Self-cleaning detergent drawer
Some manufacturers, such as Miele, have select washing machines with self-cleaning detergent drawers that flush themselves out to help stop the build-up of detergent and mould. While the self-cleaning helps, you will still need to occasionally clean the detergent drawer yourself – just less frequently than a detergent drawer that does not have a self cleaning feature.
Semi-integrated washing machines are a very small subset of integrated washing machines. They are still built into a cupboard in your kitchen, but the cupboard panel over the front will not hide the control panel at the top. This means you can alter programs and settings without having to open the outer door. If the machine has a time-remaining display, this should also be visible.
A service wash, also known as a maintenance wash, is a wash cycle to help prevent the build-up of mould and bacteria in your machine – which is a common problem. A few washing machines have dedicated service wash programs, while others instruct you to run a hot temperature wash. In both cases, you will not add detergent or clothes to the drum. If you have noticed a musky smell coming from the drum, see our video guide on how to fix a smelly washing machine.
Very gentle wash program for fragile items such as silk.
Typically the third compartment in the detergent drawer, marked with a symbol that looks like a flower, to which you add softener. If you use the softener compartment, make sure that when you clean the detergent drawer, that the syphon at the rear of this compartment is cleared. For help on cleaning your detergent drawer, see our video guide on fixing a dodgy detergent drawer.
Speed-mode is not a program – but a function that alters other programs to make them quicker. For instance, if you choose a 40°C cotton cycle, and then activate the speed-mode, the washing cycle should become quicker. But the compromise is that it will be less energy efficient, so will add slightly more to your bills. See also: Eco-mode
The maximum spin speed is the revolutions per minute that the drum will rotate at to remove water from your clothes at the end of a cycle. Max spin speeds are typically 1000, 1200, 1400 or 1600rpm. Machines with the faster spin speeds may be more expensive to buy – but we’ve seen a 1200rpm machine do a better job of wringing water from clothes compared with a 1600rpm model – so always check our washing machine reviews before spending that extra cash.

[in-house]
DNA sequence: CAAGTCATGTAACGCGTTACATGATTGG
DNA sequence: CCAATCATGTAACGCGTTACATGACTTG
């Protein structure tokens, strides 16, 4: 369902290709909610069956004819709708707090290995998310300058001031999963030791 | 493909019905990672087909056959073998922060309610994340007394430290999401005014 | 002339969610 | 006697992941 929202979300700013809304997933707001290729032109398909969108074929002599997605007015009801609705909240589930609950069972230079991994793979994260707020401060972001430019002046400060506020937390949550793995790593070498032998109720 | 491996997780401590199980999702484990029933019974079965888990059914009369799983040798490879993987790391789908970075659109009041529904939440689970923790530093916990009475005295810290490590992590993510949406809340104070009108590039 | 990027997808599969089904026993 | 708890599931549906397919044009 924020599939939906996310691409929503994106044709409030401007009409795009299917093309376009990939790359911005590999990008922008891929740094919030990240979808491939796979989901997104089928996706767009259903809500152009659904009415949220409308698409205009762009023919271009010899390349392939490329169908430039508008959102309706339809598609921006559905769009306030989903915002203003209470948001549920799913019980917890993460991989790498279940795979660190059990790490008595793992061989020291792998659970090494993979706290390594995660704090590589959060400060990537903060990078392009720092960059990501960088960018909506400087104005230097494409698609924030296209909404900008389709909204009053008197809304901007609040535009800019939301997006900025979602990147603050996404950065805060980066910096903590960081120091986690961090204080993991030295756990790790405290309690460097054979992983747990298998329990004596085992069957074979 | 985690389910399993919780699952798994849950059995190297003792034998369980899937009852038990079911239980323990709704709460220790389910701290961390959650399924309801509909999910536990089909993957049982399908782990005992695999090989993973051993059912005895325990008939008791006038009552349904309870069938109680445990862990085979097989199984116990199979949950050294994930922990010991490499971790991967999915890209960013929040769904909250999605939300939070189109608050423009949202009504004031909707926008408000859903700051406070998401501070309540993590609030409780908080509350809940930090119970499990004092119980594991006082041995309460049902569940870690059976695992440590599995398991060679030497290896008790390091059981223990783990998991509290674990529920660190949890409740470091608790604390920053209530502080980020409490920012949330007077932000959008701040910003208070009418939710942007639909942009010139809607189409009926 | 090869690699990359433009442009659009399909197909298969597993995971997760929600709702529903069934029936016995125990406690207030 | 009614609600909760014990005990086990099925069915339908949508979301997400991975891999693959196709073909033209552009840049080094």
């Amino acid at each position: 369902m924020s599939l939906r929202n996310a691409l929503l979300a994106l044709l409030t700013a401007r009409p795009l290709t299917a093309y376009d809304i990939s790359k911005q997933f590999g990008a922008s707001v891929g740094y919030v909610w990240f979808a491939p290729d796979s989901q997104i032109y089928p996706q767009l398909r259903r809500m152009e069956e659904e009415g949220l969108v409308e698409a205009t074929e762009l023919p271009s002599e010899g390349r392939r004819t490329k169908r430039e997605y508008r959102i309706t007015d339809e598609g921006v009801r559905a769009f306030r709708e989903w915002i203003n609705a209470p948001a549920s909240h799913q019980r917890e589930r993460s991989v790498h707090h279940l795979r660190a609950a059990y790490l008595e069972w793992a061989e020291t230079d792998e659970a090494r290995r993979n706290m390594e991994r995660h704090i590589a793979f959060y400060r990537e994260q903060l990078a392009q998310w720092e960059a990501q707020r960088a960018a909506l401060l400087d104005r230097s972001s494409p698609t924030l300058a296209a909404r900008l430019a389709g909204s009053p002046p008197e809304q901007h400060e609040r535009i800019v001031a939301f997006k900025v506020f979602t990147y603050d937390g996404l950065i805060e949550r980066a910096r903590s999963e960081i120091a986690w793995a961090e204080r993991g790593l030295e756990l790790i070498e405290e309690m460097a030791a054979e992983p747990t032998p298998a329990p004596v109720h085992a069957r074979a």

A tailored wash program for sportswear. Some washing machines, including a lot of Indesit models, also have the option to wash trainers.
A stacking kit will allow you to place a tumble dryer on top of a washing machine.
For washing machines with a steam function: a steam refresh program can be used to remove odours from otherwise clean clothing. This is not an actual wash, but help rejuvenate those items that have been in the back of your cupboard for longer than you want to admit.
For washing machines with a steam function: adding a steam function to a wash cycle may have several intended effects – some steam cycles will be designed to remove creases from clothes, increases stain removal or remove allergens such as pollen and dust mites from laundry. Steam cycles differ from one machine to another, so be sure to check your instruction manual to see what your machine is capable of.
This is the maximum amount of clothes you can add to the drum before running a synthetics (or easy care) program. Like almost all wash cycles outside the cotton programs, you will not be able to completely fill the drum as these programs have a limited capacity. For instance, a washing machine with a maximum capacity of 7kg (on the cotton programs) may only be able to wash 4kg of clothes using the synthetics program.